Digital Code of Practice for UK charities opens consultation

Lloyds Banking Group and the Co-op Foundation behind digital guidelines initiative that aims to increase capacity for digital engagement for the UK’s 160,000 large and small charities.

Chloe Green | 3rd Jul 18
Image of people using a laptop. The proposed UK Charity Digital Code of Practice aims to help charities increase impact, develop skills and improve sustainability – all charities are invited to contribute to the Code's consultation. Unsplash/John Schnobrich

Charities of all sizes have been invited to input into a consultation on professional guidelines that will aim to enable them to improve their digital skills and increase their take up of digital activity.

The UK Charity Digital Code of Practice – due to launch in November 2018 – is being funded by Lloyds Banking Group and the Co-op Foundation. Adoption will be voluntary and free to access.

The Charity Digital Code of Practice will aim to be relevant for all charities and benefit those with ‘limited capacity for digital engagement’, and will include best practice guidelines as well as practical tips and advice. Its overall objective is to increase’ digital motivation and confidence in activities including fundraising and engaging with stakeholders’, its steering group said.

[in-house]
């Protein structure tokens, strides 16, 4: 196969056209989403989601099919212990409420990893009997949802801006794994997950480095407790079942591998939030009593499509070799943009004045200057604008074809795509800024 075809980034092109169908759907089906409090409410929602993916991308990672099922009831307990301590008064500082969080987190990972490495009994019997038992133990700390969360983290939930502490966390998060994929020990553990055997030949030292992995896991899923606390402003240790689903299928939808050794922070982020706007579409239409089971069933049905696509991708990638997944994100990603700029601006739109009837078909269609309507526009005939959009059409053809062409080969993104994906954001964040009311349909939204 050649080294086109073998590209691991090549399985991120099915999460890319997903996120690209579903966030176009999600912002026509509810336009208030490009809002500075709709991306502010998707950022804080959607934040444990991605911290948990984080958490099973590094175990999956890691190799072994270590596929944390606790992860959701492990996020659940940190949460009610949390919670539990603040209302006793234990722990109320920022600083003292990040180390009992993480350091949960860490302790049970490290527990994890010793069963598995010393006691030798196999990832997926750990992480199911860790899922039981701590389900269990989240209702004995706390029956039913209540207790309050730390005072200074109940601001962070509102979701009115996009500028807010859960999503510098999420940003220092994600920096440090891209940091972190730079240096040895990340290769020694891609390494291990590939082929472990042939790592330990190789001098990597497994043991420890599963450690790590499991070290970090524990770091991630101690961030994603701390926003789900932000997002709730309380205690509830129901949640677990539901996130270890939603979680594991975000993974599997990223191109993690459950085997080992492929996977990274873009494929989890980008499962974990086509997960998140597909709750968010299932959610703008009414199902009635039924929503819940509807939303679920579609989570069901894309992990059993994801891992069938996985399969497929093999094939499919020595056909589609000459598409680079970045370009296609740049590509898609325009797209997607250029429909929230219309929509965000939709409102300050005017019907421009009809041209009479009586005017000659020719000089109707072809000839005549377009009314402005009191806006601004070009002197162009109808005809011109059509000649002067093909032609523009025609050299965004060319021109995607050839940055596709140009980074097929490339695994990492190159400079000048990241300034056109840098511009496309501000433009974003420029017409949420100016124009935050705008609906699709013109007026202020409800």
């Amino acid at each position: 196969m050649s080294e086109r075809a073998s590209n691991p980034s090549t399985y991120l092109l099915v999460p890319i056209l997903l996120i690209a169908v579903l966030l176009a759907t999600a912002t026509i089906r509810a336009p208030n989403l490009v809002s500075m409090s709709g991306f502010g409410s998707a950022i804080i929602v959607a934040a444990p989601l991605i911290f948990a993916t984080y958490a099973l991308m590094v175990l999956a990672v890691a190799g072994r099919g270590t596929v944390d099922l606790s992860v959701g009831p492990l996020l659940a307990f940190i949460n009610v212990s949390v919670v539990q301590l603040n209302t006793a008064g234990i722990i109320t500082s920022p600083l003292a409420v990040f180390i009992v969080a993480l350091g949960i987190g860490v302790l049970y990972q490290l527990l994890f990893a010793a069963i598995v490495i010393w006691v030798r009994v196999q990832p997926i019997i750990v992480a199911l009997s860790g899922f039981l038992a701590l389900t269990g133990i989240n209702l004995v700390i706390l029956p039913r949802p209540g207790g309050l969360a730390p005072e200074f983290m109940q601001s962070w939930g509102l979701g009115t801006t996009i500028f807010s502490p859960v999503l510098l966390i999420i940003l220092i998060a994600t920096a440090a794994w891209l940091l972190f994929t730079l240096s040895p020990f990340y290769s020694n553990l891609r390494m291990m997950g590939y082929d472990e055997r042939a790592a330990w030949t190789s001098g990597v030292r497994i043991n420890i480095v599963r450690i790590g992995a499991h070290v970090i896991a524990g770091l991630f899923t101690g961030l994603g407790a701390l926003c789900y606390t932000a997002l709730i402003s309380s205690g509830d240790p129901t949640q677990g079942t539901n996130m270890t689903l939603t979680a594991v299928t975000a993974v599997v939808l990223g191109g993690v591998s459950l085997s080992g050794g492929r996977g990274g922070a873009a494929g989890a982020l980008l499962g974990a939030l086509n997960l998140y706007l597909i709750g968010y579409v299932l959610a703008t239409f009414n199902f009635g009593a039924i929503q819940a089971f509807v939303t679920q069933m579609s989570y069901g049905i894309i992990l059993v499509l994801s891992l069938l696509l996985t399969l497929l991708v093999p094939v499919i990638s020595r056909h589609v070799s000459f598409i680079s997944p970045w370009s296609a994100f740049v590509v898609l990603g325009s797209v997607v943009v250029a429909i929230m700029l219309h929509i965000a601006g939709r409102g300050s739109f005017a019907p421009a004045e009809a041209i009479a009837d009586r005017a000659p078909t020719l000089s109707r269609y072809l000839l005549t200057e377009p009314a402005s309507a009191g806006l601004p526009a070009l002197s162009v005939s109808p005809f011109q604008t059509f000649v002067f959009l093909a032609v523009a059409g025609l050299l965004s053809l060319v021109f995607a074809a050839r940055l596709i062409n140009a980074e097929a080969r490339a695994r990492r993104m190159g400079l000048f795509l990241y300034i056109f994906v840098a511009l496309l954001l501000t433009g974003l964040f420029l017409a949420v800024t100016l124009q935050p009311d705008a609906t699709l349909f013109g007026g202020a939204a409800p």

Early user research and testing has been carried out in advance of the consultation with more than 30 organisations of all sizes across the country to help shape the initial draft and ensure that the voices of all kinds of charities are represented.

The main consultation will be open from 3 July to 25 September 2018. Interested parties can join the conversation about the code by using the hashtag #CharityDigitalCode.

 

Why the code is being created

“We often hear from small organisations worried about a lack of budget or skills to carry out digital activity,” said Zoe Amar, Chair of The Charity Digital Code of Practice Steering Group. “The new code will aim to increase the digital confidence of all charities and give practical advice about where they can make improvements in digital engagement with their beneficiaries and funders, as well as increase collaboration with other charities.”

The Lloyds Bank UK Business Digital Index 2017 showed that only 48% of charities have full basic digital skills, and that the more digitally-mature charities are twice as likely to see an increase in donations. A recent Co-op survey of local charities and community groups also found that 35% of respondents feel that they would benefit from a better online presence.

The Charity Digital Code can be read and reviewed here.

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